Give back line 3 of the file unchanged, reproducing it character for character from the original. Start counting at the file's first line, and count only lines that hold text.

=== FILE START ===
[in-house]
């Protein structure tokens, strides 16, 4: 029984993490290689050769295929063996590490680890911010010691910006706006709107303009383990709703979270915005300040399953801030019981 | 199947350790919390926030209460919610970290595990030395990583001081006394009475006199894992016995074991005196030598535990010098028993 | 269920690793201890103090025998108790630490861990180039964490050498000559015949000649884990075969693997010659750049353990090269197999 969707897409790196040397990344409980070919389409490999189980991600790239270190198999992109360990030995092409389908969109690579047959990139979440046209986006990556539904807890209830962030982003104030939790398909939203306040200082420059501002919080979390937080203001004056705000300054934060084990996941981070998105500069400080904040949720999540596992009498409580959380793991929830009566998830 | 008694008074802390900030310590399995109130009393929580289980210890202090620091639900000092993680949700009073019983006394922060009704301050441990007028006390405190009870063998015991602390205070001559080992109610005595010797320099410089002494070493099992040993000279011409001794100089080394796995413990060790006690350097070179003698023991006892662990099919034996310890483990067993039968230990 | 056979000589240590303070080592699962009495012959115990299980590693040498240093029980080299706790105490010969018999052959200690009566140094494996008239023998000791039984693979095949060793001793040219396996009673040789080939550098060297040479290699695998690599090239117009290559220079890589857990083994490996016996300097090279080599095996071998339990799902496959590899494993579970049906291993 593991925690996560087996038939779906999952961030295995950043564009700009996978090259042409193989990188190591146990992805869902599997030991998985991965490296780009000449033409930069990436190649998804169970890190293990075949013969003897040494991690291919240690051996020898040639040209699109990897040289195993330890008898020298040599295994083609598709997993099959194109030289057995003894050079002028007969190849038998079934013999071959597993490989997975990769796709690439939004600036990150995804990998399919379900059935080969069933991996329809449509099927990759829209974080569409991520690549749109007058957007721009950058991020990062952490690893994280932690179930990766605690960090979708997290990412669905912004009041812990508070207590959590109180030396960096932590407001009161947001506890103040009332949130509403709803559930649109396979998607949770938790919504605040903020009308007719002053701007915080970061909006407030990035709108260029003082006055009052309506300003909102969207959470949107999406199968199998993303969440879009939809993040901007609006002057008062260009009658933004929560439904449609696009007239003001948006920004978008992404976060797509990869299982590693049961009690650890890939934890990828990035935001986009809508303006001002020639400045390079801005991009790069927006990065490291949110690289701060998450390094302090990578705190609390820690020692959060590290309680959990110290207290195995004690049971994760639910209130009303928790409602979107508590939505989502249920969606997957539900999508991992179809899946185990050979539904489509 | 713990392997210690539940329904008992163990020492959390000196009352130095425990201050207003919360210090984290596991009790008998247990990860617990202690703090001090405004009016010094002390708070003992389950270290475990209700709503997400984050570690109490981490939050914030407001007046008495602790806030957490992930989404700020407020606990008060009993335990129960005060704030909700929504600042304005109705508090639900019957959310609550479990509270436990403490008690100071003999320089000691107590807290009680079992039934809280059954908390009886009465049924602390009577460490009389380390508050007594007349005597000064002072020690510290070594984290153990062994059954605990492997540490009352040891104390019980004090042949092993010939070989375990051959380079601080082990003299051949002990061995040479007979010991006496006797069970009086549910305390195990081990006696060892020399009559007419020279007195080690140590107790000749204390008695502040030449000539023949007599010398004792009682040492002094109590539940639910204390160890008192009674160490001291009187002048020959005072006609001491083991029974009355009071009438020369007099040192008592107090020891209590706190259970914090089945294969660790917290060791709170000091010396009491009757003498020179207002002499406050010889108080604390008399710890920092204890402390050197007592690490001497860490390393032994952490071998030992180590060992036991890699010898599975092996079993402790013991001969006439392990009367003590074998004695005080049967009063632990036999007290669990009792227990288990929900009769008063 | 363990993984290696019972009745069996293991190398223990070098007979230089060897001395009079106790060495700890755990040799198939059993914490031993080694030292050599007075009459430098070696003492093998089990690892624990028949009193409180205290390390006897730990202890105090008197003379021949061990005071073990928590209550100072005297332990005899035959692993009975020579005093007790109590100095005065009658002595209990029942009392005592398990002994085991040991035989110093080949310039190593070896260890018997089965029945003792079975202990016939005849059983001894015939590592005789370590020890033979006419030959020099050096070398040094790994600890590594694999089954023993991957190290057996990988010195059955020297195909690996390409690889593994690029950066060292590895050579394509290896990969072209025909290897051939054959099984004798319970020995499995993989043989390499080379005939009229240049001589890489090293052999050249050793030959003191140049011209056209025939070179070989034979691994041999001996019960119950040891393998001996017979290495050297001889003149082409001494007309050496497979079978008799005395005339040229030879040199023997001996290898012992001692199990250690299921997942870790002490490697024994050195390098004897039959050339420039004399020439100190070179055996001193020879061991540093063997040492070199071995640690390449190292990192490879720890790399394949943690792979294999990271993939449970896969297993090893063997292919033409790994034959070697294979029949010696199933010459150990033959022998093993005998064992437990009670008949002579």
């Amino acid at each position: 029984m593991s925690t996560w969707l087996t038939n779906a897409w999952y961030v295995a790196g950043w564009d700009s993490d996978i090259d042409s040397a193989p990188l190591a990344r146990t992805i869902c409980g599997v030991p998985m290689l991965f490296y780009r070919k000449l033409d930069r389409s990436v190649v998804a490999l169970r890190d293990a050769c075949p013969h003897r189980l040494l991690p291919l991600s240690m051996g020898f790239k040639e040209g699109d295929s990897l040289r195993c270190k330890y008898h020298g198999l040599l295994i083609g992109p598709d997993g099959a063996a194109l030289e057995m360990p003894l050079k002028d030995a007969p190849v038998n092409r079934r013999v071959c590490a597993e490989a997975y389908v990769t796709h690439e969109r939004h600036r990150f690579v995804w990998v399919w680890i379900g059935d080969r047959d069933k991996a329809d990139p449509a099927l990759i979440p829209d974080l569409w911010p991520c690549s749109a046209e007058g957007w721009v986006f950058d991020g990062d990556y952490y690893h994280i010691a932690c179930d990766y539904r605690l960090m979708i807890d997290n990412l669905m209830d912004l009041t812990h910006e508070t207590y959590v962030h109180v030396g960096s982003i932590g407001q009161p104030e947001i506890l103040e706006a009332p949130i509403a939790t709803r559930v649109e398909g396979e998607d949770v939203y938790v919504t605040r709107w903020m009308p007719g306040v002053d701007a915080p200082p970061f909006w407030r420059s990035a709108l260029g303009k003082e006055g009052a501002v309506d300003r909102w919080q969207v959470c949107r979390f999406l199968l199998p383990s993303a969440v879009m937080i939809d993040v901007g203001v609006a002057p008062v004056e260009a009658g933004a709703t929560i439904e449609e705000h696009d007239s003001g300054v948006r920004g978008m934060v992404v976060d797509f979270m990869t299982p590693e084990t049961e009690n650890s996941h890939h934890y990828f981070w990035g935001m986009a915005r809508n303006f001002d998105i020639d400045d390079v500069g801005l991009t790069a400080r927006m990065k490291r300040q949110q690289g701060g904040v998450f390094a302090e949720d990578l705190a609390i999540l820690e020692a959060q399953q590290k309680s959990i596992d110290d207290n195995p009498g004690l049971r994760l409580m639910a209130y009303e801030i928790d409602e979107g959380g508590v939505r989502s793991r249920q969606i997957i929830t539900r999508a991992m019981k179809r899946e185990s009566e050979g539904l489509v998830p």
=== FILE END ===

């Amino acid at each position: 029984m593991s925690t996560w969707l087996t038939n779906a897409w999952y961030v295995a790196g950043w564009d700009s993490d996978i090259d042409s040397a193989p990188l190591a990344r146990t992805i869902c409980g599997v030991p998985m290689l991965f490296y780009r070919k000449l033409d930069r389409s990436v190649v998804a490999l169970r890190d293990a050769c075949p013969h003897r189980l040494l991690p291919l991600s240690m051996g020898f790239k040639e040209g699109d295929s990897l040289r195993c270190k330890y008898h020298g198999l040599l295994i083609g992109p598709d997993g099959a063996a194109l030289e057995m360990p003894l050079k002028d030995a007969p190849v038998n092409r079934r013999v071959c590490a597993e490989a997975y389908v990769t796709h690439e969109r939004h600036r990150f690579v995804w990998v399919w680890i379900g059935d080969r047959d069933k991996a329809d990139p449509a099927l990759i979440p829209d974080l569409w911010p991520c690549s749109a046209e007058g957007w721009v986006f950058d991020g990062d990556y952490y690893h994280i010691a932690c179930d990766y539904r605690l960090m979708i807890d997290n990412l669905m209830d912004l009041t812990h910006e508070t207590y959590v962030h109180v030396g960096s982003i932590g407001q009161p104030e947001i506890l103040e706006a009332p949130i509403a939790t709803r559930v649109e398909g396979e998607d949770v939203y938790v919504t605040r709107w903020m009308p007719g306040v002053d701007a915080p200082p970061f909006w407030r420059s990035a709108l260029g303009k003082e006055g009052a501002v309506d300003r909102w919080q969207v959470c949107r979390f999406l199968l199998p383990s993303a969440v879009m937080i939809d993040v901007g203001v609006a002057p008062v004056e260009a009658g933004a709703t929560i439904e449609e705000h696009d007239s003001g300054v948006r920004g978008m934060v992404v976060d797509f979270m990869t299982p590693e084990t049961e009690n650890s996941h890939h934890y990828f981070w990035g935001m986009a915005r809508n303006f001002d998105i020639d400045d390079v500069g801005l991009t790069a400080r927006m990065k490291r300040q949110q690289g701060g904040v998450f390094a302090e949720d990578l705190a609390i999540l820690e020692a959060q399953q590290k309680s959990i596992d110290d207290n195995p009498g004690l049971r994760l409580m639910a209130y009303e801030i928790d409602e979107g959380g508590v939505r989502s793991r249920q969606i997957i929830t539900r999508a991992m019981k179809r899946e185990s009566e050979g539904l489509v998830p």